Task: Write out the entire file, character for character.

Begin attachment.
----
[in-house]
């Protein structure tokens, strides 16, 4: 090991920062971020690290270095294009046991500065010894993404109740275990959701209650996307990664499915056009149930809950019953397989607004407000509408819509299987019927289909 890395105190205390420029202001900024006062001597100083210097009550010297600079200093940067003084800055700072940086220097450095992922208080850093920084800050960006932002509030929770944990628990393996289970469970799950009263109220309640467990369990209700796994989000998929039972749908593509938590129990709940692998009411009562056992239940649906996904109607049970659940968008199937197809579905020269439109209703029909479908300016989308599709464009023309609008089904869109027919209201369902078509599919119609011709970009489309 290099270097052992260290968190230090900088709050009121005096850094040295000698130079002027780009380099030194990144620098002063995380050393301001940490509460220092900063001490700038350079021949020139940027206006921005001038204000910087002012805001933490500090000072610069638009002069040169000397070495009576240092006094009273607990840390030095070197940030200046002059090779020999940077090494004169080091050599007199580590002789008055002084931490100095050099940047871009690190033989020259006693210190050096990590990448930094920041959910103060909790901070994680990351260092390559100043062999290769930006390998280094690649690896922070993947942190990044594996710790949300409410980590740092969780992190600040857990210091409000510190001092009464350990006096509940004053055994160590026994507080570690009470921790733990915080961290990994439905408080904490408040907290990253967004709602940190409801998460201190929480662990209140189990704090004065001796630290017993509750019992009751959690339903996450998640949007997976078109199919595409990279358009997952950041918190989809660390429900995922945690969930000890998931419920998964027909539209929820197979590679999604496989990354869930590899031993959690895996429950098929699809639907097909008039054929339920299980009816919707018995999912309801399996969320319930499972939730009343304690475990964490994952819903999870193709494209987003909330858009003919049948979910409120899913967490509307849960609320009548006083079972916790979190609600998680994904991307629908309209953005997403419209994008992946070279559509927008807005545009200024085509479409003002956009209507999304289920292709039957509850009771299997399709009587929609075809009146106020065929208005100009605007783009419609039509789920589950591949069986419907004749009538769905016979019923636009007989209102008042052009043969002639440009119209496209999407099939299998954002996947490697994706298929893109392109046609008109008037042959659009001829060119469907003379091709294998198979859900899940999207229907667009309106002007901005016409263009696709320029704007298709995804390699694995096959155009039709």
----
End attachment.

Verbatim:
[in-house]
């Protein structure tokens, strides 16, 4: 090991920062971020690290270095294009046991500065010894993404109740275990959701209650996307990664499915056009149930809950019953397989607004407000509408819509299987019927289909 890395105190205390420029202001900024006062001597100083210097009550010297600079200093940067003084800055700072940086220097450095992922208080850093920084800050960006932002509030929770944990628990393996289970469970799950009263109220309640467990369990209700796994989000998929039972749908593509938590129990709940692998009411009562056992239940649906996904109607049970659940968008199937197809579905020269439109209703029909479908300016989308599709464009023309609008089904869109027919209201369902078509599919119609011709970009489309 290099270097052992260290968190230090900088709050009121005096850094040295000698130079002027780009380099030194990144620098002063995380050393301001940490509460220092900063001490700038350079021949020139940027206006921005001038204000910087002012805001933490500090000072610069638009002069040169000397070495009576240092006094009273607990840390030095070197940030200046002059090779020999940077090494004169080091050599007199580590002789008055002084931490100095050099940047871009690190033989020259006693210190050096990590990448930094920041959910103060909790901070994680990351260092390559100043062999290769930006390998280094690649690896922070993947942190990044594996710790949300409410980590740092969780992190600040857990210091409000510190001092009464350990006096509940004053055994160590026994507080570690009470921790733990915080961290990994439905408080904490408040907290990253967004709602940190409801998460201190929480662990209140189990704090004065001796630290017993509750019992009751959690339903996450998640949007997976078109199919595409990279358009997952950041918190989809660390429900995922945690969930000890998931419920998964027909539209929820197979590679999604496989990354869930590899031993959690895996429950098929699809639907097909008039054929339920299980009816919707018995999912309801399996969320319930499972939730009343304690475990964490994952819903999870193709494209987003909330858009003919049948979910409120899913967490509307849960609320009548006083079972916790979190609600998680994904991307629908309209953005997403419209994008992946070279559509927008807005545009200024085509479409003002956009209507999304289920292709039957509850009771299997399709009587929609075809009146106020065929208005100009605007783009419609039509789920589950591949069986419907004749009538769905016979019923636009007989209102008042052009043969002639440009119209496209999407099939299998954002996947490697994706298929893109392109046609008109008037042959659009001829060119469907003379091709294998198979859900899940999207229907667009309106002007901005016409263009696709320029704007298709995804390699694995096959155009039709």